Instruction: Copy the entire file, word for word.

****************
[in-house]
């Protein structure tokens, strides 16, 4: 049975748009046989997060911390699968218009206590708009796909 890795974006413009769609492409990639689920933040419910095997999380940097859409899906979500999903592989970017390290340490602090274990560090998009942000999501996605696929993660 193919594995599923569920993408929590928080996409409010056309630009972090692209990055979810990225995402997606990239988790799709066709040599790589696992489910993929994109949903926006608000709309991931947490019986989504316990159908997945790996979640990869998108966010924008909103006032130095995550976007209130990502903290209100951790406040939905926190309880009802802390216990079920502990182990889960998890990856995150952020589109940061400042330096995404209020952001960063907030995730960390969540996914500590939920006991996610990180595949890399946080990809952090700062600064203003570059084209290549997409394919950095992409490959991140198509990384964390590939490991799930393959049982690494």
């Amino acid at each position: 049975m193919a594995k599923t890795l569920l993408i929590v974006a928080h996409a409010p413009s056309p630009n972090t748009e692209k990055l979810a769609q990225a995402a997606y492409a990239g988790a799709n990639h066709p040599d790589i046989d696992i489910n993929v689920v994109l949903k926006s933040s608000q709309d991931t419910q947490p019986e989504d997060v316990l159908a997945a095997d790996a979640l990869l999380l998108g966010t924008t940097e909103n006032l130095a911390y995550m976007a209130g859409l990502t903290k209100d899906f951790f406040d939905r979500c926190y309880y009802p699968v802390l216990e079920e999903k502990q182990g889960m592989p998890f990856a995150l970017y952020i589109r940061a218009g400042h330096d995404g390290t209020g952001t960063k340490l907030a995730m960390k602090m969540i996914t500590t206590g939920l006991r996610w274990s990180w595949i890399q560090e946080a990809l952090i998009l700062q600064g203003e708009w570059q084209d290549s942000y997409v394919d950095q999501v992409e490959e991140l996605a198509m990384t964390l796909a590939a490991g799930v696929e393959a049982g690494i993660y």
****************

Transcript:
[in-house]
């Protein structure tokens, strides 16, 4: 049975748009046989997060911390699968218009206590708009796909 890795974006413009769609492409990639689920933040419910095997999380940097859409899906979500999903592989970017390290340490602090274990560090998009942000999501996605696929993660 193919594995599923569920993408929590928080996409409010056309630009972090692209990055979810990225995402997606990239988790799709066709040599790589696992489910993929994109949903926006608000709309991931947490019986989504316990159908997945790996979640990869998108966010924008909103006032130095995550976007209130990502903290209100951790406040939905926190309880009802802390216990079920502990182990889960998890990856995150952020589109940061400042330096995404209020952001960063907030995730960390969540996914500590939920006991996610990180595949890399946080990809952090700062600064203003570059084209290549997409394919950095992409490959991140198509990384964390590939490991799930393959049982690494």
């Amino acid at each position: 049975m193919a594995k599923t890795l569920l993408i929590v974006a928080h996409a409010p413009s056309p630009n972090t748009e692209k990055l979810a769609q990225a995402a997606y492409a990239g988790a799709n990639h066709p040599d790589i046989d696992i489910n993929v689920v994109l949903k926006s933040s608000q709309d991931t419910q947490p019986e989504d997060v316990l159908a997945a095997d790996a979640l990869l999380l998108g966010t924008t940097e909103n006032l130095a911390y995550m976007a209130g859409l990502t903290k209100d899906f951790f406040d939905r979500c926190y309880y009802p699968v802390l216990e079920e999903k502990q182990g889960m592989p998890f990856a995150l970017y952020i589109r940061a218009g400042h330096d995404g390290t209020g952001t960063k340490l907030a995730m960390k602090m969540i996914t500590t206590g939920l006991r996610w274990s990180w595949i890399q560090e946080a990809l952090i998009l700062q600064g203003e708009w570059q084209d290549s942000y997409v394919d950095q999501v992409e490959e991140l996605a198509m990384t964390l796909a590939a490991g799930v696929e393959a049982g690494i993660y």